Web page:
Biff in Death of a Salesman: Character Analysis

Instructor: Bryan Cowing

Bryan is a freelance writer who specializes in literature. He has worked as an English instructor, editor and writer for the past 10 years.

In ''Death of a Salesman'' by Arthur Miller, Biff goes through a very intense and important change. Read on to find out who Biff is and why he is important in the play.

Not Just the Popular Jock

Sometimes the popular football player in high school is a great guy. Sometimes he is a little too full of himself. In Death of Salesman, Biff is both of these things. Yet he is also a much more complex character. As we get to know Biff, we can see that he also serves to illuminate the character of his father, Willy.

First Impressions

Biff is the eldest son of Willy and Linda Loman. The very first time we meet Biff, he and his brother, Happy, are visiting their parents. The two are grown men, but they are lying in their old bedroom giggling about girls. Happy tells Biff, ''You taught me everything I know about women. Don't forget that.''

Happy also observes that Biff has become less confident with women and in general, and that he's lost some of his sense of humor. Biff asks Happy ''Why does dad mock me all the time?'' Happy explains that their dad, Willy, talks to himself in his old age, and most of the time he imagines he is having conversations with Biff. Happy explains that Willy is concerned that Biff is not settled and that he is ''up in the air.''

Biff tells Happy how hard he tried after high school. He complains that he worked for 50 weeks out of the year just to have a two-week vacation when all he really wanted was to be outside with his shirt off.

Unsettled

Since Biff is currently working on a farm, Happy asks him if he is satisfied where he is. Biff responds by telling him that whenever spring comes around on a farm, he starts thinking '' I suddenly get the feeling, my God, I'm not gettin' anywhere! What the hell am I doing, playing around with horses, twenty-eight dollars a week! I'm thirty-four years old, I oughta be makin' my future'' This is a really important interaction because it shows us the fact that Biff seems to be unhappy no matter where he is. He doesn't want to work in an office, but being on a farm makes him feel like he isn't building a future. It seems that Biff really is unsettled.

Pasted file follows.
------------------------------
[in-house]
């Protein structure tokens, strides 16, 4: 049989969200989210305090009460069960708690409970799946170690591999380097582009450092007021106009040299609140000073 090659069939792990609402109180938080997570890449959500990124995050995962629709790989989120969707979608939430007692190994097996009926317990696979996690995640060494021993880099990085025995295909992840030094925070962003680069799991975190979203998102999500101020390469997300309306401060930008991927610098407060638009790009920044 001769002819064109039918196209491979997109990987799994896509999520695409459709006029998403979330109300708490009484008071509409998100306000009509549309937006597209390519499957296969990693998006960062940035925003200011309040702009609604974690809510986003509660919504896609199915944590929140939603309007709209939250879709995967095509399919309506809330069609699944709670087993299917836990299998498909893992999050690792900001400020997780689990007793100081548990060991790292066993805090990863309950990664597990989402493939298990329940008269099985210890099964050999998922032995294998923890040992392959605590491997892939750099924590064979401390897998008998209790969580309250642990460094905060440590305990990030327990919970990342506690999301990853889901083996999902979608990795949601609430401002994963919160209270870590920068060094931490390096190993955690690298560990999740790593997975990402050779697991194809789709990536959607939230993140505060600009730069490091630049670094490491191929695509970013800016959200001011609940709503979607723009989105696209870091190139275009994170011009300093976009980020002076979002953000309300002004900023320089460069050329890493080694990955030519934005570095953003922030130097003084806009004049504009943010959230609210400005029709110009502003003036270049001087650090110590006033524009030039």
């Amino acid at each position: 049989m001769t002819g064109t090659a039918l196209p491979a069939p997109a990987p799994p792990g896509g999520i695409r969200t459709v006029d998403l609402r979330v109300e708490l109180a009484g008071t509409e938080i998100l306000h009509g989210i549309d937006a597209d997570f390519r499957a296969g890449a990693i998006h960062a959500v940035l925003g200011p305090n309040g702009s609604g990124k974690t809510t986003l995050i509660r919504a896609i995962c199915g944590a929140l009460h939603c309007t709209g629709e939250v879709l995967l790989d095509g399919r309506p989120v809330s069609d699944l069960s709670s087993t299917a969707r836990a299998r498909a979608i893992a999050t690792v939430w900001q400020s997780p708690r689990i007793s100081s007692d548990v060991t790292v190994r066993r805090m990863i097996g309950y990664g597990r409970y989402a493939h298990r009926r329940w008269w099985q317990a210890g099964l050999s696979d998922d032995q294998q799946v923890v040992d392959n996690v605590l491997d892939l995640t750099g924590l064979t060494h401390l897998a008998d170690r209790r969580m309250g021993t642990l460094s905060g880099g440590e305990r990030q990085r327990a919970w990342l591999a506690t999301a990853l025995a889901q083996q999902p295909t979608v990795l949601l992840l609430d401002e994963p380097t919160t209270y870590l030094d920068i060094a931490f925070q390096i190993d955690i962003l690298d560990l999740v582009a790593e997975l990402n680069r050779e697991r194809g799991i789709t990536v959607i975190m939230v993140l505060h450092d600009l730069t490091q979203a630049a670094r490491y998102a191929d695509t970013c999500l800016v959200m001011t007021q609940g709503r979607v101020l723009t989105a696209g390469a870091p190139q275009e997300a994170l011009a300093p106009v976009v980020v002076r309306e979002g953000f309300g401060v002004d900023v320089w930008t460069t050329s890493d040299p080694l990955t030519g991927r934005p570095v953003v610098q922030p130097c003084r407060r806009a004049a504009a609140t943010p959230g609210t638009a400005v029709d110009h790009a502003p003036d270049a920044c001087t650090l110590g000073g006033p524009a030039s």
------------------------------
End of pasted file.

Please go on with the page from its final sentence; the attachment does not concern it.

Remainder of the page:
The Secret Keeper

Another important aspect of Biff's personality involves the secret he keeps. In Act II of the play, we find out that during his senior year he flunked math. Biff only had to go to summer school and he would be able to graduate. To get advice, Biff decided to travel all the way to New England to visit his father, who was on a business trip.

Biff does not go to summer school and does not graduate. Later we learn that, on the trip to New England, Biff walked in on his father and mistress in a hotel room. Biff has kept this a secret, and it seems that the encounter destroyed his faith in his father. When Biff returned, he destroyed his favorite sneakers, a gift from the college Biff hoped to play football for. His father had bragged about the sneakers to a neighbor who tried to convince Biff to study.

While Biff sometimes comes across as self-centered, the fact that he was willing to keep this secret reveals that he cared about his family and the impact it would have if he shared what he saw in New England.

The Honesty Scene

As the tension between Biff and his father escalates, the two finally confront one another. This moment comes after Willy is fired from his job and after Biff fails to move forward with a business plan.

Biff starts by confronting his father about his plans to commit suicide. His father denies it, and Biff comments that ''We never told the truth for ten minutes in this house.'' Biff tells his father that he has ''stolen himself out of every good job since high school.'' He blames Willy for blowing his ego so far out of proportion that he can not stand to take orders from anyone.

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